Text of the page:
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This research report titled “Accessing medical benefits under ESI Scheme: A demand-side perspective” has been produced by the International Labour Organization, New Delhi (ILO), under the project “Technical support to ESIS for improving and expanding access to healthcare services in India – A transition to formality”.
The Employees State Insurance Scheme (ESIS) of India is one of the world's oldest and largest Social Health Insurance (SHI) schemes for formal sector employees. Currently, the ESIS covers 566 districts in 35 states and union territories. It covers approximately 34 million employees and 132 million beneficiaries. In-patient, out-patient, and preventive services are all included in its comprehensive benefits. Supporting maternity, sickness, disability, unemployment, and other social security cash benefits are among its other cash benefits.
Despite its impressive performance over the last 70 years, ESIS continues to have several flaws and gaps in its operation. The population coverage is lower than ESIS's potential. Service coverage is inadequate, resulting in the underutilization of facilities, limited access to facilities, and the absence of defined packages. Beneficiaries continue to spend out-of-pocket and receive far fewer cash benefits than they could, despite the expanded scope of cost coverage.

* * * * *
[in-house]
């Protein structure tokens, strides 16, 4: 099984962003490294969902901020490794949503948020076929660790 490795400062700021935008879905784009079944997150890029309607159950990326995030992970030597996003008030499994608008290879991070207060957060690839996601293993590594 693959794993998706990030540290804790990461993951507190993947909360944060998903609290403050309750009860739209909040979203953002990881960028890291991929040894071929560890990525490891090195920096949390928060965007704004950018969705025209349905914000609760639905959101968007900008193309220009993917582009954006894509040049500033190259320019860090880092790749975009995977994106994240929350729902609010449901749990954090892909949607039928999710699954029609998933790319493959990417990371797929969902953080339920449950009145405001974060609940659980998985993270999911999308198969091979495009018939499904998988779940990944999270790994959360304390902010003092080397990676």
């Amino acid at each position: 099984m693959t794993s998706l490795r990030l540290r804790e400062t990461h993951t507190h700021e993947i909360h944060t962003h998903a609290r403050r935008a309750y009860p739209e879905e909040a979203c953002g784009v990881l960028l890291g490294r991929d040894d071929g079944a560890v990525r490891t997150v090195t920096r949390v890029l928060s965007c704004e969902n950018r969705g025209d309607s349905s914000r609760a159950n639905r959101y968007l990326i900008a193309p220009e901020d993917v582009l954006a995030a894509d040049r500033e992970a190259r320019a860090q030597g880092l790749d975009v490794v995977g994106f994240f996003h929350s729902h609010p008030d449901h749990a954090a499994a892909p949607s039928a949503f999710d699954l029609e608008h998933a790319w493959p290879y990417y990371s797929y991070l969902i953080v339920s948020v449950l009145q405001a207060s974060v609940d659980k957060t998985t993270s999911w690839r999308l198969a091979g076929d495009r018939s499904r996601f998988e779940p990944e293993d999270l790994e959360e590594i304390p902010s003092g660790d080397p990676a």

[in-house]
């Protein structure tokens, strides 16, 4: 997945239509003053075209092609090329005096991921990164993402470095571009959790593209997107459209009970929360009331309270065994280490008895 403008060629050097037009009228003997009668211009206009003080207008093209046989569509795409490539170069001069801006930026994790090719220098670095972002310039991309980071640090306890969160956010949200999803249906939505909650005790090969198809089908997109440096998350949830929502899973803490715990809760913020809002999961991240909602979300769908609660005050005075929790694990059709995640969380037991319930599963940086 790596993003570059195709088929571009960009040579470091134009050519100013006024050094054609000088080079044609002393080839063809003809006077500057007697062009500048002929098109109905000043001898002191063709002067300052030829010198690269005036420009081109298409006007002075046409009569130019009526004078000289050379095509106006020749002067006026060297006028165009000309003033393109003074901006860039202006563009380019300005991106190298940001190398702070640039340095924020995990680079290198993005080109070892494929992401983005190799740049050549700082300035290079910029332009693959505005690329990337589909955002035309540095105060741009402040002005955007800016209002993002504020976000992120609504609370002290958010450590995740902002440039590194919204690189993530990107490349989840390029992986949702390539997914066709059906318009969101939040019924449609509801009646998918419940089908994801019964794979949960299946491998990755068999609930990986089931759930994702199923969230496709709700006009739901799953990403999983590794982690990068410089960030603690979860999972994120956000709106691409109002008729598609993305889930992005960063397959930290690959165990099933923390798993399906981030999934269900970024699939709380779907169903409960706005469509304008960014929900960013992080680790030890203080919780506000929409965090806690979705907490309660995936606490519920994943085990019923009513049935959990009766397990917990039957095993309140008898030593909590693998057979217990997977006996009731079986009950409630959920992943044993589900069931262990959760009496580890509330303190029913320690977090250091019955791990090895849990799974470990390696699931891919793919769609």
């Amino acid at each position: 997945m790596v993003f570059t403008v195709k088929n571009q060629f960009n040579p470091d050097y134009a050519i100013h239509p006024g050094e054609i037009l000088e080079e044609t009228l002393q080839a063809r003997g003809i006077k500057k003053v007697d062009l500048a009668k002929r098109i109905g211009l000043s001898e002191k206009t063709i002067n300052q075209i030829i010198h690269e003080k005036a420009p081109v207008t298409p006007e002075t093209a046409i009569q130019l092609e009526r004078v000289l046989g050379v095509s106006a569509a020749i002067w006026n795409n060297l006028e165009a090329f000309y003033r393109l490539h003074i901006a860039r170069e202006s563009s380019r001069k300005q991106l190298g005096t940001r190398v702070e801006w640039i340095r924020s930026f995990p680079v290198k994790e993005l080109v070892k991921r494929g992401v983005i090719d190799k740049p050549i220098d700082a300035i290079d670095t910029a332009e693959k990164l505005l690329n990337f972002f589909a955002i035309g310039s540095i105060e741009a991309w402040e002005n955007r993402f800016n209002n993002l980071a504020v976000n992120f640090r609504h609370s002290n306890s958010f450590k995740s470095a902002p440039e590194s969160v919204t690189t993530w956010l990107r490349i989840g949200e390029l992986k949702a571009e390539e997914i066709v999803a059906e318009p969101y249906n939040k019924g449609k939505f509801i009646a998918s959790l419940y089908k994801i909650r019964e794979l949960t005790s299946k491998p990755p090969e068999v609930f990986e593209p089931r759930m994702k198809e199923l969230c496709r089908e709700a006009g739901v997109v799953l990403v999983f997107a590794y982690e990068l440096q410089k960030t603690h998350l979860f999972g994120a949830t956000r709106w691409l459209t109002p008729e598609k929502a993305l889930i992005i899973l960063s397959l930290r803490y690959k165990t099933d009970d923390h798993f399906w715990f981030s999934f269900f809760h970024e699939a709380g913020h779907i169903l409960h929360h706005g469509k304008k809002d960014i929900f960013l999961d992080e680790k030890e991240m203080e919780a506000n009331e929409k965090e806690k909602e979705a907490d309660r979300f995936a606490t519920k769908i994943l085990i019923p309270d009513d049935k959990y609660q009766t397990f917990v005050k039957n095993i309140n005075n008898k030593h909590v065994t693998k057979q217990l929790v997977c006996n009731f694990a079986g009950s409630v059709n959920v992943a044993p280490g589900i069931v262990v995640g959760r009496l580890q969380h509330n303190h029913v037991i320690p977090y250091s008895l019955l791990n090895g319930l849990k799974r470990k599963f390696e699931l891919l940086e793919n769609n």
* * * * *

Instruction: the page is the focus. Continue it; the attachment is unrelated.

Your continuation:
While the focus of these reports and evidence has largely confirmed the supply-side issues, evidence on the demand side is scarce. The evidence on the demand side comes from a small number of micro-studies, mostly at the district and industrial cluster levels that look at the barriers that beneficiaries face when trying to access ESI Scheme benefits. With evidence from four states across the country, this report attempts to provide a broader perspective. For the first time, this study provides solid and sufficient evidence about the scheme's current challenges, purely from the perspective of the beneficiaries.
One of the study's main goals was to conduct this exercise with employees, employers, healthcare providers, trade union representatives, and employers' associations. The field survey was conducted in four states: Tamil Nadu, Haryana, Rajasthan, and Jharkhand, using a two-stage stratified random sampling method. A total of 553 businesses with 3,339 employees, as well as healthcare providers and representatives, made up about 3,984 field samples. According to the findings of the field survey, there is a relatively higher level of awareness about the medical benefits that ESI provides (89%) among employees, albeit less on cash benefits (46%) and disability benefits (32%), although understanding is relatively greater among employees in Haryana (94%) than Jharkhand (75%). This could be explained by the respondents' socioeconomic and educational backgrounds. Given that four out of five sample respondents in Haryana were employees earning in the range of Rs. 10,000 and above, as well as the fact that over two-thirds of them had secondary education and/or were graduates, one could speculate that this could be a contributing factor in a higher level of awareness.
The ILO has developed the following theory of change for the ESI Scheme based on the current study and the diagnostics previously submitted to ESIC. The ILO emphasizes the four interconnected pillars of ESI transformation listed below: